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Scoping working group

 

The COVID-19 Evidence Network to support Decision-making (COVID-END) has come together to help coordinate and reduce duplication in these remarkable efforts. Its initial focus includes supporting working groups to achieve and document quick-wins, and to establish processes to achieve and document longer-term wins, in seven areas including scoping where support and coordination is most needed and identifying what principles should underpin such support and coordination.

Proposed terms of reference

  1. Confirming the name for the initiative, which is provisionally COVID-19 Evidence Network for supporting Decision-making (COVID-END)
  2. Describing the focus of the initiative
    1. Evidence synthesis (and within syntheses, including those addressing any type of questions and those using any type of quantitative, qualitative and mixed-methods reviews, as well as evidence maps, rapid reviews, and scoping reviews), as well as technology assessments and guidelines informed by such evidence syntheses (all regardless of publication status)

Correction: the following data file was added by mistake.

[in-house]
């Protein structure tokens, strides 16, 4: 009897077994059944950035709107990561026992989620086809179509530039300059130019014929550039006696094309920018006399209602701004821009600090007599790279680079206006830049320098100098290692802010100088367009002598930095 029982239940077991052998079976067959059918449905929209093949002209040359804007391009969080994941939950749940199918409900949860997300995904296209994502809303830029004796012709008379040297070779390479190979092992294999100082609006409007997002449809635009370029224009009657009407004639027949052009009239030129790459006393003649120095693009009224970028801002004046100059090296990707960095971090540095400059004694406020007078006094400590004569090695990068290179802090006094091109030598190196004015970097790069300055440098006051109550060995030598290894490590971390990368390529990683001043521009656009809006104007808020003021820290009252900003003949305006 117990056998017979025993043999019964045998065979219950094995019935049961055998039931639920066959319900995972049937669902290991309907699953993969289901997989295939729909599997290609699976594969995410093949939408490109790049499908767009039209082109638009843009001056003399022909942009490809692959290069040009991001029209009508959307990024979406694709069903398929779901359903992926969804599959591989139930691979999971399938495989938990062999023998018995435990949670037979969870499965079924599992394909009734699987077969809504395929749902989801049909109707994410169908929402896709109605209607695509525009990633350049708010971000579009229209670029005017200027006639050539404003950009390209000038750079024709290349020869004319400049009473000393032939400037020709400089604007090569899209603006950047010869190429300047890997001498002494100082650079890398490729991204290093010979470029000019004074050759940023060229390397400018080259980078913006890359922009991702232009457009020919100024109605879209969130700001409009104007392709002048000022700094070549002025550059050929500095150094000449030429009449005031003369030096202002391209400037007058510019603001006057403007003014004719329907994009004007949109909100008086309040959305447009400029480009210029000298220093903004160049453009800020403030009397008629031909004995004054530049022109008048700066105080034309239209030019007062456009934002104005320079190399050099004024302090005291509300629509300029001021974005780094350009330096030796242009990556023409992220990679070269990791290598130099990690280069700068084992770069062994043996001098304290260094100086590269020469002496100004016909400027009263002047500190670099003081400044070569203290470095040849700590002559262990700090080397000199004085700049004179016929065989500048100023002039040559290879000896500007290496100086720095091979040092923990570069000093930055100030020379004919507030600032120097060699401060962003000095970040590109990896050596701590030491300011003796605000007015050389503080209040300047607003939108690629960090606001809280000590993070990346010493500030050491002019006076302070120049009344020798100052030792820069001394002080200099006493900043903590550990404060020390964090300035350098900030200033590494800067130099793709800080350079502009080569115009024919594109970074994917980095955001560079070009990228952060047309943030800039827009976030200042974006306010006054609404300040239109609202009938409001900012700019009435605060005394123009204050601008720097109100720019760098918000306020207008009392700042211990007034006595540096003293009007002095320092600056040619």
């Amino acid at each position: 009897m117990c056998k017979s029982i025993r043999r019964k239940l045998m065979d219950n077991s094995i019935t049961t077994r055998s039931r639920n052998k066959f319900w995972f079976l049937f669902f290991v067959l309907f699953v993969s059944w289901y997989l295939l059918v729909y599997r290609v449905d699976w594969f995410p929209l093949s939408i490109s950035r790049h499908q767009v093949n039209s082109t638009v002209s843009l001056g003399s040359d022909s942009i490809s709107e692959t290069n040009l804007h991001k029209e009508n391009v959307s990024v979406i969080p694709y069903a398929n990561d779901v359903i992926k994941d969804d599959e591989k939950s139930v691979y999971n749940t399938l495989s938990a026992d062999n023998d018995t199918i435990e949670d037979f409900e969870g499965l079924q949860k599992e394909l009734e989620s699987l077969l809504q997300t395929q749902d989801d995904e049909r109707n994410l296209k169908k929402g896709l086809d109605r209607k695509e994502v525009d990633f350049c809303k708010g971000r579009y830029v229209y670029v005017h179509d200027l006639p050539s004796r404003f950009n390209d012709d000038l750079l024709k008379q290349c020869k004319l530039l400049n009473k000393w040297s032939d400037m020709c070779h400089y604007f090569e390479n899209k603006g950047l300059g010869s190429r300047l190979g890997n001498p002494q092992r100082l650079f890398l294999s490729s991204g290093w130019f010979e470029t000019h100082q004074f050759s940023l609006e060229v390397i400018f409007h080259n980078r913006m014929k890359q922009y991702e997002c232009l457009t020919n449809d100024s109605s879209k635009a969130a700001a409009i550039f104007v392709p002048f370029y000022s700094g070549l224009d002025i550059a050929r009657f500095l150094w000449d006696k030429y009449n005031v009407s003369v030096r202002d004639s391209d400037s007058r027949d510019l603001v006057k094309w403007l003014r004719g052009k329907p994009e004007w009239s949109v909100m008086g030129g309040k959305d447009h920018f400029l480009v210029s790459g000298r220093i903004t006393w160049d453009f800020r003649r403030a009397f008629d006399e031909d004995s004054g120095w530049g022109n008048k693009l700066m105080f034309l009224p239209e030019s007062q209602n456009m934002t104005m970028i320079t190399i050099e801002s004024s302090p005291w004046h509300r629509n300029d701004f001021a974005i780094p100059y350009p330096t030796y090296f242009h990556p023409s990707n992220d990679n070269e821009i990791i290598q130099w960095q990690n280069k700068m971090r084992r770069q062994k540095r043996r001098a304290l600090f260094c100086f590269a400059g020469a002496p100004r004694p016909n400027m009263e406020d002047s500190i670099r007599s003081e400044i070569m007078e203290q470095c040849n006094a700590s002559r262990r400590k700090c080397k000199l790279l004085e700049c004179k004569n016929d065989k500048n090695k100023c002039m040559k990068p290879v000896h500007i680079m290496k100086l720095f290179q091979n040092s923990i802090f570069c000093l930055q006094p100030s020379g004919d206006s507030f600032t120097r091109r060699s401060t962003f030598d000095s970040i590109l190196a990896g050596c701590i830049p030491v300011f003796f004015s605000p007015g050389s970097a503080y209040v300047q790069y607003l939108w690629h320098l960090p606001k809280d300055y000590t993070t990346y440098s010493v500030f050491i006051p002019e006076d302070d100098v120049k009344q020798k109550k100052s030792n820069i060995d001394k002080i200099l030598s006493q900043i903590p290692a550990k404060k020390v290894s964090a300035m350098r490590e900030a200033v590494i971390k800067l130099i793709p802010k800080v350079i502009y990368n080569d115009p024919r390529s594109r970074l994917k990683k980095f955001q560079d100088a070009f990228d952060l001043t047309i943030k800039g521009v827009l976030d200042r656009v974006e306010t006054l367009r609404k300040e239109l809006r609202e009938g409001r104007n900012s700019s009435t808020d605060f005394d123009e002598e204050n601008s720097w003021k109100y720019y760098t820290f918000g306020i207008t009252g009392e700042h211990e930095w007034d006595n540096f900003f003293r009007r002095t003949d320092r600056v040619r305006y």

1. Not primary studies (including modeling studies) except as an input to evidence syntheses (and reciprocally with other working groups taking up the challenge of encouraging researchers, including modelers, to include data from evidence synthesis in their primary research or models)
    2. Human studies
      1. Not animal studies, although we will maintain a connection to leading groups in this domain (e.g., CAMARADES)
    3. All sectors
      1. Note that this has implications for PROSPERO given it includes reviews about health and social care, welfare, public health, education, crime, justice, and international development, where there is a health related outcome
    4. COVID-only evidence and COVID-relevant evidence (e.g., evidence addressing a topic like task shifting that is highly relevant to COVID but where the studies were not conducted in the context of COVID), with the latter also positioning the evidence synthesis and related communities to respond to any future pandemics that arise
  3. Drafting principles that underpin the work of the initiative
    1. Supporting (not competing with or replacing) well-positioned regional, national and sub-national organizations that are working in close partnership with key target audiences and already responding to their evidence needs
    2. Supporting – with a common brand/identity, small agile secretariat, and simple working group structure – a distributed network of organizations and individuals to play to their comparative advantages and leverage one another's work
    3. Seeking out quick wins for those supporting decision-makers and among those involved in preparing evidence syntheses, technology assessments and guidelines, and taking measured steps to longer-term solutions that can better support decision-makers